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Another day. Another $64K a day for legislators to come back in special session and do what they should have done in regular session.  That's because the 2010 session is stumbling to a close without passing an executive branch budget.  Legislative and judicial budgets are taken up separately. 

Hey, Kentucky!  Still going to vote for your incumbent legislator? 

Traditionally 95% of incumbents are re-elected.  Despite the sturm and drang of the teabaggers demonstrating on tax day, there seems to be no reason to think that statistic will be changed this year.  Kentuckians are weary, angry and, frankly, ill informed.  If they know who their legislator is, they see him/her as a nice person who is doing the best he/she can do.  If they don't know who their legislator is - then they have little invested in voting them out of office.  Kentuckians are more interested in the Cats line up than in who represents them and what kind of job they do in Frankfort.

Incumbents don't have to do much - in fact, doing nothing has been a sure fire winner.  Doing nothing means no excuses or explanations need be made to the folks back home.  Doing nothing means not offending an interest group or well heeled donor.  Doing nothing means no record for a challenger to run on.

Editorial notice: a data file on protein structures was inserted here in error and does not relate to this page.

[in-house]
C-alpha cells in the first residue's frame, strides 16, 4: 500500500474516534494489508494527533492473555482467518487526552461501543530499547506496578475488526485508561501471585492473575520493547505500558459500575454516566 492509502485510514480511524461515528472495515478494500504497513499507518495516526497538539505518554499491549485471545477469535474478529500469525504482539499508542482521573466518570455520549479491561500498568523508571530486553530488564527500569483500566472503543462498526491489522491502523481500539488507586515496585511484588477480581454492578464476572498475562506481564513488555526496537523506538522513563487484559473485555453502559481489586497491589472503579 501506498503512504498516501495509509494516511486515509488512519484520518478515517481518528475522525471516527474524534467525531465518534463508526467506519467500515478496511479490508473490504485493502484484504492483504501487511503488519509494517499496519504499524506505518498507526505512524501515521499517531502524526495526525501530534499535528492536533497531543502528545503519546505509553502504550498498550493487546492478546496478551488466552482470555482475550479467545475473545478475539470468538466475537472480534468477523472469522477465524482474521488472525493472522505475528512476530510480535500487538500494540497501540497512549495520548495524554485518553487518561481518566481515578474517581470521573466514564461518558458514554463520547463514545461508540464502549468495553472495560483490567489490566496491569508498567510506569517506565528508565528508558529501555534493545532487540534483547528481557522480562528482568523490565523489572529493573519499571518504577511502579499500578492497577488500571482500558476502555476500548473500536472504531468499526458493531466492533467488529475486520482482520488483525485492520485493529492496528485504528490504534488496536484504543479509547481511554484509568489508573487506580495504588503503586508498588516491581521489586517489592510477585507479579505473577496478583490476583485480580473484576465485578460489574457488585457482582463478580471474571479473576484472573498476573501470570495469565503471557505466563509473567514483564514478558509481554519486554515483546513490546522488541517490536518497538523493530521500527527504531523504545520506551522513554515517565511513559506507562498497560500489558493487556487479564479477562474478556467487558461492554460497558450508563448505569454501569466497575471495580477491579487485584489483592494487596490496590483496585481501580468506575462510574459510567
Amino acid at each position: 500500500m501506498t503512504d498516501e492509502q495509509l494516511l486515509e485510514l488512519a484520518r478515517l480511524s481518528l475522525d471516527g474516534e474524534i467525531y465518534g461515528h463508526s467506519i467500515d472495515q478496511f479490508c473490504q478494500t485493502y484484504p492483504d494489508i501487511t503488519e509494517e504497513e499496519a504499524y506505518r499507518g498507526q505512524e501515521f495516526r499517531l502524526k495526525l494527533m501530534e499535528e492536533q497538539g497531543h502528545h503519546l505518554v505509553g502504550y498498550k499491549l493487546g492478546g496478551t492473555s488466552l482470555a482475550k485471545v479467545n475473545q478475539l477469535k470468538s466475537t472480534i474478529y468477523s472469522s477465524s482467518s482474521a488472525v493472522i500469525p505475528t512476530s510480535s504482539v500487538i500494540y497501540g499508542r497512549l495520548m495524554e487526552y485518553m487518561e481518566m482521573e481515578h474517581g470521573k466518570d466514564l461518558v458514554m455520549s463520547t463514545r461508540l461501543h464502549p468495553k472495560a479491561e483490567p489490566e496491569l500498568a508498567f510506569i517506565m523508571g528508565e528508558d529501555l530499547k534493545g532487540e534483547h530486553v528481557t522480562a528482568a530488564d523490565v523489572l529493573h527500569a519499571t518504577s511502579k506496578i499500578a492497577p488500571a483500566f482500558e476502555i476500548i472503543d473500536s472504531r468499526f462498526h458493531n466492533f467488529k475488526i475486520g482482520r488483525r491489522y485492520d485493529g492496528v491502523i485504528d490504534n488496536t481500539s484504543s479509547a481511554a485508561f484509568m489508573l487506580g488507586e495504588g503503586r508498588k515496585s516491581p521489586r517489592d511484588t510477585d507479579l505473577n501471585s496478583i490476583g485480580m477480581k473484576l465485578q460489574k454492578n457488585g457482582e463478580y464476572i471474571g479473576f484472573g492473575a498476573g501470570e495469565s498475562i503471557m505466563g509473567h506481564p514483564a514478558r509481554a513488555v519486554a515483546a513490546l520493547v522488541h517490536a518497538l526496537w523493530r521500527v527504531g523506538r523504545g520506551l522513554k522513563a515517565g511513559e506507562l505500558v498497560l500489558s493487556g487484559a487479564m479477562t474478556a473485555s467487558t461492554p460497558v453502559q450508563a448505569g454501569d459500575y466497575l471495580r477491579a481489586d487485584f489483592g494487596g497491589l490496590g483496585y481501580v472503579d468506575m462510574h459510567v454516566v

This session, in a move that reaches the pinnacle of cynicism, leaders of the General Assembly have painted their inability to compromise as standing on principle. 

On the Senate side, no new debt means no government construction jobs to fix crumbling infrastructure and to boost communities suffering from double digit unemployment.  On the House side, projects galore for those with a "D" behind their names. The list of projects was made in the belief that schools and highways in GOP districts are immune to the ravages of time. 

There MUST be an executive budget or the teabaggers will get  more than they are asking for - no government at all. That means no police officers. No teachers. No social workers.  No issuers of state retirement checks. 

Closed unemployment offices. Closed parks.  Closed schools.  Closed senior centers. Closed health departments.  Closed medicaid offices.  Closed food stamp offices. 

All this could come to pass after the primary in May.  The vast majority (more than 95%) of incumbents will win their party's nominations in a walk (if they even face an opponent - which most don't).

64K more a day is just the start of the cost to Kentuckians for the failure of the 2010 General Session.

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